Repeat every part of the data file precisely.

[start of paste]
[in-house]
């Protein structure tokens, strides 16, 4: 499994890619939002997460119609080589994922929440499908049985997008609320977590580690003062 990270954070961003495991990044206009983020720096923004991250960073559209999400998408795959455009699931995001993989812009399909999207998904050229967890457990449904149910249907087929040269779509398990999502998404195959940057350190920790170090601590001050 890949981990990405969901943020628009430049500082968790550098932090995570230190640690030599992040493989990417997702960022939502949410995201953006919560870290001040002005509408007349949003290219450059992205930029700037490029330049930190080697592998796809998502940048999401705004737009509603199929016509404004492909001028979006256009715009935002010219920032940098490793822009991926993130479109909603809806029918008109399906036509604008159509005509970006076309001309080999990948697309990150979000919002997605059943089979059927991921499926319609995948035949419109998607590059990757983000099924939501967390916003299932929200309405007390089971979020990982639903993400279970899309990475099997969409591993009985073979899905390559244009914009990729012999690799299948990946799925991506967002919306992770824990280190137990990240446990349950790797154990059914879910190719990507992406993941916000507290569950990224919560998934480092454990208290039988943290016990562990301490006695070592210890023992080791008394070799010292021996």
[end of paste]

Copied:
[in-house]
């Protein structure tokens, strides 16, 4: 499994890619939002997460119609080589994922929440499908049985997008609320977590580690003062 990270954070961003495991990044206009983020720096923004991250960073559209999400998408795959455009699931995001993989812009399909999207998904050229967890457990449904149910249907087929040269779509398990999502998404195959940057350190920790170090601590001050 890949981990990405969901943020628009430049500082968790550098932090995570230190640690030599992040493989990417997702960022939502949410995201953006919560870290001040002005509408007349949003290219450059992205930029700037490029330049930190080697592998796809998502940048999401705004737009509603199929016509404004492909001028979006256009715009935002010219920032940098490793822009991926993130479109909603809806029918008109399906036509604008159509005509970006076309001309080999990948697309990150979000919002997605059943089979059927991921499926319609995948035949419109998607590059990757983000099924939501967390916003299932929200309405007390089971979020990982639903993400279970899309990475099997969409591993009985073979899905390559244009914009990729012999690799299948990946799925991506967002919306992770824990280190137990990240446990349950790797154990059914879910190719990507992406993941916000507290569950990224919560998934480092454990208290039988943290016990562990301490006695070592210890023992080791008394070799010292021996």